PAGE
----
“I have to show you something. You and my wife are the only people who have seen it,” says Paul Bodor as he leads me, a stranger, into his home on West Jewell Avenue, just across the street from Overland Park Golf Course.
Bodor pulls a white banner from a long, thin rectangular box and slowly unravels it. It’s almost the length of his kitchen.
“Overland Park WELCOMES GRANDOOZY,” it says, in green, blue and red letters.
Bodor can hardly contain his excitement as he explains that the banner will hang from the second-floor balcony of his home to welcome tens of thousands of fans to Grandoozy, a three-day music festival that will also celebrate art, food and the outdoors from September 14 to 16. The festival — which is being brought to town by Superfly, the event company behind Bonnaroo and Outside Lands — will take place at the city-owned Overland Park Golf Course in southwest Denver.
Bodor acknowledges that he likes music, just not the kind that Grandoozy will highlight. In his early seventies, he’s hardly the target demographic for the festival, whose headliners include Kendrick Lamar, Florence + the Machine and Stevie Wonder (the only festival musician Bodor has heard of). Still, he and his wife, Terry Pasqua, have been the most outspoken advocates of the festival among all of their neighbors in the Overland area.
“We have adult kids,” Bodor says. “They are big music fans and they just love life. We think this is such a good thing for the city, and I think, as a neighborhood, we can best serve [it] by making it accommodating and helpful in making this happen.”
Bodor says that he and Pasqua, secretary of the Overland Park Neighborhood Association, have been to every city meeting about Grandoozy; are on a first-name basis with Superfly’s local liaison, David Ehrlich; have penned op-eds for the Denver Post touting the festival; and are even hosting a cocktail hour at their home where Grandoozy’s organizers can celebrate.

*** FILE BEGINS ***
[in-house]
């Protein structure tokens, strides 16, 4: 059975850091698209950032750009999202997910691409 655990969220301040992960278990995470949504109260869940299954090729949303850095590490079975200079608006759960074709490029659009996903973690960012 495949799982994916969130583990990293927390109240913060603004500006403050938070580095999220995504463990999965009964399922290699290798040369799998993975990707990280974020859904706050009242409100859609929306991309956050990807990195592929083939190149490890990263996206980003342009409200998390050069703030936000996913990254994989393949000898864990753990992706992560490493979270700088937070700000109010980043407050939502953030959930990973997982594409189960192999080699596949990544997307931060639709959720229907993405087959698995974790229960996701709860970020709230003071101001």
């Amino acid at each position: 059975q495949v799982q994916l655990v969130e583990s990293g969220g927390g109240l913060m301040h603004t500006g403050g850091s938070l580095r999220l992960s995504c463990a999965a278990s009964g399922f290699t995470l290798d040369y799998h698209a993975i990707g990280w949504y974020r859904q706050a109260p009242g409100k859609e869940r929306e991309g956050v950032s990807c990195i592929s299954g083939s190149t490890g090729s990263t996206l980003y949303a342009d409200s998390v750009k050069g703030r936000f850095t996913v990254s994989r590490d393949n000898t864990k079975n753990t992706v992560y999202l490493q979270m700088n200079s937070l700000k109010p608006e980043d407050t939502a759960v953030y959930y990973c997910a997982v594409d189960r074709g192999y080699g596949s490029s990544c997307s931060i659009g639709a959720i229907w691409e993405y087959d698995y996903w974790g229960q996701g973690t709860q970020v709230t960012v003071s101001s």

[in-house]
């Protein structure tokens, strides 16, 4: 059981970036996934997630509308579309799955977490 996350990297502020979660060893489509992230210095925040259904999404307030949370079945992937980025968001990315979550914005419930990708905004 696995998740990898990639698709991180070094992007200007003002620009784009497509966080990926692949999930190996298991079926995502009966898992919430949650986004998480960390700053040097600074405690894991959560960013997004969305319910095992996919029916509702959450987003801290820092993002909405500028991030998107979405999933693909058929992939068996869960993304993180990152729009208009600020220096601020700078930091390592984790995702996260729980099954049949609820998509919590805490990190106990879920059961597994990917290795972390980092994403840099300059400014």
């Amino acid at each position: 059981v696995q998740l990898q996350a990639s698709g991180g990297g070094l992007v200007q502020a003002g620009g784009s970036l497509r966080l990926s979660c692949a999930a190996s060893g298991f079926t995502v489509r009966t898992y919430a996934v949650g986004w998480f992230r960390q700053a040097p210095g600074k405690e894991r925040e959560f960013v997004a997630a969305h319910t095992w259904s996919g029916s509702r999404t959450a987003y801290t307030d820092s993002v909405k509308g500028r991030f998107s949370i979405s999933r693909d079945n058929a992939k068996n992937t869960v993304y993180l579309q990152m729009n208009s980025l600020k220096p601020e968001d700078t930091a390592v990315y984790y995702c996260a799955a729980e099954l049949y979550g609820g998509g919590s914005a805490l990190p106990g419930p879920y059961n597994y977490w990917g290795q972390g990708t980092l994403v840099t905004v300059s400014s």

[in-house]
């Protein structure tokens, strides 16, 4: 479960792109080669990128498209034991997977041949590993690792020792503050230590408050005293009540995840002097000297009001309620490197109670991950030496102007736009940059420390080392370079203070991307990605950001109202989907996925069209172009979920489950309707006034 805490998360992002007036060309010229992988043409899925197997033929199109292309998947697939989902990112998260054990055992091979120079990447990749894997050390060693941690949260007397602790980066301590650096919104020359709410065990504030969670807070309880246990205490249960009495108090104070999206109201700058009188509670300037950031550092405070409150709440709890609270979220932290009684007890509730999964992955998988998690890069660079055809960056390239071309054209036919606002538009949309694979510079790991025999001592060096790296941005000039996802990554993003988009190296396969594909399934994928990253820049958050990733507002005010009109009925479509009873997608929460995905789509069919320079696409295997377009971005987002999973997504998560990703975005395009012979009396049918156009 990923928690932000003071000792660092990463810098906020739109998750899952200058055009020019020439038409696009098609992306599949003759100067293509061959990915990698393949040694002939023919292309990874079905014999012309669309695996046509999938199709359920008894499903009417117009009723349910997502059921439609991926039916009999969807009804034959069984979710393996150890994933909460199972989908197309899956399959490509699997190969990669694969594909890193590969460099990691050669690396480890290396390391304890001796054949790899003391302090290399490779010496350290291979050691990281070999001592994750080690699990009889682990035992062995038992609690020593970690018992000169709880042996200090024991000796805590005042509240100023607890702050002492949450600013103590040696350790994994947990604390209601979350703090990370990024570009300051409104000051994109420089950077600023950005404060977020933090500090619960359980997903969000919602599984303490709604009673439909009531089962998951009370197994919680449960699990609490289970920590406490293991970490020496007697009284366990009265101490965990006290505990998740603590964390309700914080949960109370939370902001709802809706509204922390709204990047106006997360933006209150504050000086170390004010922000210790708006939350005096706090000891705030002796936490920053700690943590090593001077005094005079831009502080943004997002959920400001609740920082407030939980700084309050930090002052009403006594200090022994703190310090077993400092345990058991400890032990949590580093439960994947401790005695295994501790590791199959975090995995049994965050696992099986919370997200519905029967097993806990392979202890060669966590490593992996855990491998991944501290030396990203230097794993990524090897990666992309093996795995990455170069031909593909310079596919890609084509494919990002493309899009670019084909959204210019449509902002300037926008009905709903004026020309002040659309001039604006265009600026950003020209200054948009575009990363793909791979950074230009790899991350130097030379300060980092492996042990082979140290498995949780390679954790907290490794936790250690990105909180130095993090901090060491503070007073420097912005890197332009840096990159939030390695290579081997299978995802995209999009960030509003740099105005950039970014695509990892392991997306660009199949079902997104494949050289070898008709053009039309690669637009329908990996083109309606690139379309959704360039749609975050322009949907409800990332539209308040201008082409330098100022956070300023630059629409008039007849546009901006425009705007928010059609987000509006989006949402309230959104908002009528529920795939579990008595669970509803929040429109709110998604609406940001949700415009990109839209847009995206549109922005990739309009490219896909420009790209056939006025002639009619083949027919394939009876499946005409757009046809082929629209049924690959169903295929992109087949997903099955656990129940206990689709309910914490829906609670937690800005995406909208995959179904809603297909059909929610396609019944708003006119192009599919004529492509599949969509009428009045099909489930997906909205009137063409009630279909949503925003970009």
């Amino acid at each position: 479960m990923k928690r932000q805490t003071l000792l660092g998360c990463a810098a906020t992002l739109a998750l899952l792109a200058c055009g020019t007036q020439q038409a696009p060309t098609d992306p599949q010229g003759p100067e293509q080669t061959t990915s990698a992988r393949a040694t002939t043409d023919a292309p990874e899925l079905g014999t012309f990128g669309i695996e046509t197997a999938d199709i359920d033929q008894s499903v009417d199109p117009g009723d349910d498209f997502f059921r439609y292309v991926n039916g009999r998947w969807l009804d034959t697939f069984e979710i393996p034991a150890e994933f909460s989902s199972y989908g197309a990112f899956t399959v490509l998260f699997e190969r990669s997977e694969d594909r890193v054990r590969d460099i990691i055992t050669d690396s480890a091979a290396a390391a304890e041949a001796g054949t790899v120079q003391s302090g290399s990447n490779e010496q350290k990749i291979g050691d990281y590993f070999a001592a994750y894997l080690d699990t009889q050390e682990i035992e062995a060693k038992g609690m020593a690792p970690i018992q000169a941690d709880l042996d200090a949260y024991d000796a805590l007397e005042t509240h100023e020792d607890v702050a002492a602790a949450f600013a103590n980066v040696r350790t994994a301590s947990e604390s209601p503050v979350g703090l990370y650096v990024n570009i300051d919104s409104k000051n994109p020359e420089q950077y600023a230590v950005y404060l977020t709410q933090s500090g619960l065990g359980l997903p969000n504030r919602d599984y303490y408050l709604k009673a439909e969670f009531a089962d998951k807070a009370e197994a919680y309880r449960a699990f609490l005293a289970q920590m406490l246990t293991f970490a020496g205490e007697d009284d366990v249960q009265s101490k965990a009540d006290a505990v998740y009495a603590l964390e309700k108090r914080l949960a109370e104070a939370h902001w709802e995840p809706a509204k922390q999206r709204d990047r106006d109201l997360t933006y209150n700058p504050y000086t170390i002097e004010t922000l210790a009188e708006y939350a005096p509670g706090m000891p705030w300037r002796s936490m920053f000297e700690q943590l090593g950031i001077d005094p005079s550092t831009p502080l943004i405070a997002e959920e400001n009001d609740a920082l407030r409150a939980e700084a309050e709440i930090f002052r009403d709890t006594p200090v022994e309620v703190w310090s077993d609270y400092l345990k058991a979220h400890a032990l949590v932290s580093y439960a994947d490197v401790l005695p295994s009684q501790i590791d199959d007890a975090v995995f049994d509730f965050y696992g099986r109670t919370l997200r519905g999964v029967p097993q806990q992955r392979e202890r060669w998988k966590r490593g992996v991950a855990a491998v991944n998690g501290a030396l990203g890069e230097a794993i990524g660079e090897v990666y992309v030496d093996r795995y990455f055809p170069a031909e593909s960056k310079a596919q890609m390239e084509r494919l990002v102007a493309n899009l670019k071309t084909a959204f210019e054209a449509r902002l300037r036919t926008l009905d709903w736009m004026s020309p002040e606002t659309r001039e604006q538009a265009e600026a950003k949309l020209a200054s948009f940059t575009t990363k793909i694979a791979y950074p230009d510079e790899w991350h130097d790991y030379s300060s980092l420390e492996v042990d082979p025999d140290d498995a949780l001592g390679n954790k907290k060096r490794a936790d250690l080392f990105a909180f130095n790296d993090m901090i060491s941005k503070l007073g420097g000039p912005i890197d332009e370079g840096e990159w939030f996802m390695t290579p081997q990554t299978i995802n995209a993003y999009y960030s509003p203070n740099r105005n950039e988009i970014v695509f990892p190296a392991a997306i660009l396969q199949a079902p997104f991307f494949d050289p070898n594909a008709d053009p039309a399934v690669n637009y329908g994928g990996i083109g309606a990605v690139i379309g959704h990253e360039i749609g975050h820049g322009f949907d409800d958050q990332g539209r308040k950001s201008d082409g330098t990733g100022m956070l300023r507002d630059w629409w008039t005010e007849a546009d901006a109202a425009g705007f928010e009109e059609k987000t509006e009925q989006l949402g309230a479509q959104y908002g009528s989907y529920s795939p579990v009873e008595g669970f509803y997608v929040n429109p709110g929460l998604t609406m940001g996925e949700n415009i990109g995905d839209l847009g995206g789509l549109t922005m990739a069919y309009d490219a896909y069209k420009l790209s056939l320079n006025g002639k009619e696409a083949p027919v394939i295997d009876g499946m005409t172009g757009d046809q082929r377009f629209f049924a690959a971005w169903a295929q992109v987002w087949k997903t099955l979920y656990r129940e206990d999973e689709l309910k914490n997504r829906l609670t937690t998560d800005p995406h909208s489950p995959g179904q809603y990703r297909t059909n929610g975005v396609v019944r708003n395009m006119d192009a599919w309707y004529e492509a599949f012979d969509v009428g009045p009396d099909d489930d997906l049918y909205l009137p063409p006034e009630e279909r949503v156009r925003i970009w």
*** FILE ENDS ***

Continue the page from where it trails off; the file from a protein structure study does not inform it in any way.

But Bodor’s excitement fades a little when he talks about the divide Grandoozy has created in his neighborhood of ten years. Though he believes Grandoozy supporters are in the majority, he acknowledges that some of his neighbors are incredibly unhappy at the possibility that thousands of loud — and possibly drunk, or worse — music fans will tromp around the small area tucked behind South Santa Fe Drive and West Evans Avenue. The divide the festival has caused is so vast that neighbors he used to consider friends no longer speak to him and Pasqua.
It’s been an uncomfortable few months — especially because the leader of the opposition, Helene Orr, is Bodor’s neighbor to the east.
“Perhaps I’m a little naive with the optimism,” Bodor says of his excitement for Grandoozy. “But as long as we look on the bright side of it, we’ll deal with whatever problems happen. If we can all stick together, year after year things can get better, because we can just work on our problems that we haven’t solved.”
Unlike Bodor’s home, which sits just a few yards off West Jewell Avenue, Orr’s home is situated toward the back of her lot, tucked behind a whimsical, overgrown English garden.
Orr has enjoyed her privacy in Overland for over twenty years and says many of her neighbors chose to live in that part of town for the same reason. Indeed, even though the downtown skyline is visible from Orr’s front yard, the neighborhood has a sort of country feel to it. People live on lots that could accommodate several homes, a rarity in a city that’s growing faster than the vines in Orr’s yard.
Before Grandoozy, the only nuisances Overland residents had to deal with were occasional visits from vagrants who camp along the Platte River and a stray golf ball or two. Now they’ll have to live with three days of near-continuous music.